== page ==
A very misleading idea of the beginning of the golf stroke is generally given by books and instructors. The pupil is told to swing the club back. In the address the club is practically at the bottom of its arc. It cannot swing upward without power being found for it. As a matter of fact, the club is picked up off the ground by the hands and wrists and carried naturally back by them and the arms even as the walking stick was in the daisy cutting experiment.

Any attempt to swing the club back will very likely result in the hands getting away backward before the head of the club, which is a bad fault. In the swing of most of the old St. Andrews golfers the first thing in the swing back was the press forward.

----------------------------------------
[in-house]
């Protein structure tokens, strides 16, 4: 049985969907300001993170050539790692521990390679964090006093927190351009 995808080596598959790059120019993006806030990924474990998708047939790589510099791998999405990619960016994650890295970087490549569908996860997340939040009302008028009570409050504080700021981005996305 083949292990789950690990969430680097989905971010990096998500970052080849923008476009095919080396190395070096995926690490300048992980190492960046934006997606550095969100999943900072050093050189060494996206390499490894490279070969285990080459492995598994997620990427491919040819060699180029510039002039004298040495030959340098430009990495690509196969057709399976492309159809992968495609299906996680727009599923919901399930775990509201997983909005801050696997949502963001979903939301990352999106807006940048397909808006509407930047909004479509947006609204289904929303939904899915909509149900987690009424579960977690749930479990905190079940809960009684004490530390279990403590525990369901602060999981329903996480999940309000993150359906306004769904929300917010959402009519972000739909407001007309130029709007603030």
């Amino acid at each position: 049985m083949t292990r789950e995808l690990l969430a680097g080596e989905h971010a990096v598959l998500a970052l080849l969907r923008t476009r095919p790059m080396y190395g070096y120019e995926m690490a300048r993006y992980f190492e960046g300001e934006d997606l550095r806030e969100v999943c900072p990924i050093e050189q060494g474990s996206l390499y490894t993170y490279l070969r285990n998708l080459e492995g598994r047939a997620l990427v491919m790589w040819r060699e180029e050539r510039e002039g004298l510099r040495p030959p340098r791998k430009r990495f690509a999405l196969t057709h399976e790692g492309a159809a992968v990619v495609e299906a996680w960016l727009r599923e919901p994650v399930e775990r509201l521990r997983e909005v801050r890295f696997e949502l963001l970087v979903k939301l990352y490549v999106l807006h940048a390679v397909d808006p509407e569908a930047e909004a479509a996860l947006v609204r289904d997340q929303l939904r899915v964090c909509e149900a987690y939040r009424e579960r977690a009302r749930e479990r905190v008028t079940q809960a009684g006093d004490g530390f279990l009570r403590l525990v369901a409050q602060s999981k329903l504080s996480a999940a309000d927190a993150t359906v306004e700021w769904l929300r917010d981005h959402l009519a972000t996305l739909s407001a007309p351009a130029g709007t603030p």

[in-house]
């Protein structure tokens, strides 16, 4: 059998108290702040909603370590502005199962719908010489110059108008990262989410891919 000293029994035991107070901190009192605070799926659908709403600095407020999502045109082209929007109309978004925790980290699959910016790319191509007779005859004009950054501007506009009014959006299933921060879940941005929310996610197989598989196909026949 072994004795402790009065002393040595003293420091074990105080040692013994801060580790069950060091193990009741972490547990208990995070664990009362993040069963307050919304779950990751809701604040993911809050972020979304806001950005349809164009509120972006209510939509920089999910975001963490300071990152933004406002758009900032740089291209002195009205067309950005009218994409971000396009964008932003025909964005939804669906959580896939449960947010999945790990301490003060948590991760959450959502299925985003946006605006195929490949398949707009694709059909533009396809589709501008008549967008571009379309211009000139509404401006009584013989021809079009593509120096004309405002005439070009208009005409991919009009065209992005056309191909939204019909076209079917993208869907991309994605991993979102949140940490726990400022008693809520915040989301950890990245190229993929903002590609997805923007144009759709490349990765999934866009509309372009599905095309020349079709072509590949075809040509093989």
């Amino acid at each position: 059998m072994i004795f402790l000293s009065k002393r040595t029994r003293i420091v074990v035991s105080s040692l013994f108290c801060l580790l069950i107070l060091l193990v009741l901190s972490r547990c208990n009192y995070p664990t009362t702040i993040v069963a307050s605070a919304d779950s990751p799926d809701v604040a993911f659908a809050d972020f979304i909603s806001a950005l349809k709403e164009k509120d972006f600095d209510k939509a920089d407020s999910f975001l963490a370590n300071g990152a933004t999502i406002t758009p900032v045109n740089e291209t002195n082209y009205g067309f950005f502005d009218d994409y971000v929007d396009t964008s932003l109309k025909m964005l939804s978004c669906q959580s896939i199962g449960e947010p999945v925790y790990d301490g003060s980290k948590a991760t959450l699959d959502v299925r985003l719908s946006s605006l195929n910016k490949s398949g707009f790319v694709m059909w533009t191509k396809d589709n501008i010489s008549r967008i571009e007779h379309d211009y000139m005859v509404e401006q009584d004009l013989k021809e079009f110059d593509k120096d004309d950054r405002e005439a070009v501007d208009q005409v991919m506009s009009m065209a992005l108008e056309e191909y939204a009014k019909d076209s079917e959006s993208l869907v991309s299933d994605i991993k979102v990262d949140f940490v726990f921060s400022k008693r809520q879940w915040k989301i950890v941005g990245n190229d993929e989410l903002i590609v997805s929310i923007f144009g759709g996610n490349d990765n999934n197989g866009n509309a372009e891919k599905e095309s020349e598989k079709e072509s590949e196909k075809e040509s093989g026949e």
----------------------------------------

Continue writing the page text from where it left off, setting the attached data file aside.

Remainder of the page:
This is another very sound paradox. Directly the player starts to hit the ball he pushes his hands forward an inch or two which turns the face of his club over a little toward the ball. I have never heard of or seen any explanation of this habit, but there can be no doubt that it gives one a nice clean pick up of the club and it certainly tends to prevent the wrists hurrying away before the head of the club.